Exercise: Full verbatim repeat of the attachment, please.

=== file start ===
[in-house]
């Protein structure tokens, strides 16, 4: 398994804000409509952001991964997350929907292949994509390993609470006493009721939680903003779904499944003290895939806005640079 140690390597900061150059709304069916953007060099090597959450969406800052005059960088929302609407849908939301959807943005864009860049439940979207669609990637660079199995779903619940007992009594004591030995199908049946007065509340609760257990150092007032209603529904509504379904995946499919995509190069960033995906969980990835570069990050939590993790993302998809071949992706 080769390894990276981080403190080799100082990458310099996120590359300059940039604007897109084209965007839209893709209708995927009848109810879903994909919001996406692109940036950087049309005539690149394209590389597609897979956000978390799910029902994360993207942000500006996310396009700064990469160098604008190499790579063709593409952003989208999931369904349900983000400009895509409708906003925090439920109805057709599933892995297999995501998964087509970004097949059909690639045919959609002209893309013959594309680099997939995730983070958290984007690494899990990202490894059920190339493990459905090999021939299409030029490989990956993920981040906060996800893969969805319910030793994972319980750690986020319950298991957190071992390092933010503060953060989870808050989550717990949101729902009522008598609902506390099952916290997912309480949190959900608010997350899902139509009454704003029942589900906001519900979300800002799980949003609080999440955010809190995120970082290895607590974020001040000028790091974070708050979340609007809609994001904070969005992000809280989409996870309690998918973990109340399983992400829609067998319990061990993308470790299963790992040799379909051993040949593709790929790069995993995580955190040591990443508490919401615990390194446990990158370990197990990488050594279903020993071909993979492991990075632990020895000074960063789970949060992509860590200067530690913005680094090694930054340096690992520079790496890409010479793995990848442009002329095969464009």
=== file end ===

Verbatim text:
[in-house]
């Protein structure tokens, strides 16, 4: 398994804000409509952001991964997350929907292949994509390993609470006493009721939680903003779904499944003290895939806005640079 140690390597900061150059709304069916953007060099090597959450969406800052005059960088929302609407849908939301959807943005864009860049439940979207669609990637660079199995779903619940007992009594004591030995199908049946007065509340609760257990150092007032209603529904509504379904995946499919995509190069960033995906969980990835570069990050939590993790993302998809071949992706 080769390894990276981080403190080799100082990458310099996120590359300059940039604007897109084209965007839209893709209708995927009848109810879903994909919001996406692109940036950087049309005539690149394209590389597609897979956000978390799910029902994360993207942000500006996310396009700064990469160098604008190499790579063709593409952003989208999931369904349900983000400009895509409708906003925090439920109805057709599933892995297999995501998964087509970004097949059909690639045919959609002209893309013959594309680099997939995730983070958290984007690494899990990202490894059920190339493990459905090999021939299409030029490989990956993920981040906060996800893969969805319910030793994972319980750690986020319950298991957190071992390092933010503060953060989870808050989550717990949101729902009522008598609902506390099952916290997912309480949190959900608010997350899902139509009454704003029942589900906001519900979300800002799980949003609080999440955010809190995120970082290895607590974020001040000028790091974070708050979340609007809609994001904070969005992000809280989409996870309690998918973990109340399983992400829609067998319990061990993308470790299963790992040799379909051993040949593709790929790069995993995580955190040591990443508490919401615990390194446990990158370990197990990488050594279903020993071909993979492991990075632990020895000074960063789970949060992509860590200067530690913005680094090694930054340096690992520079790496890409010479793995990848442009002329095969464009």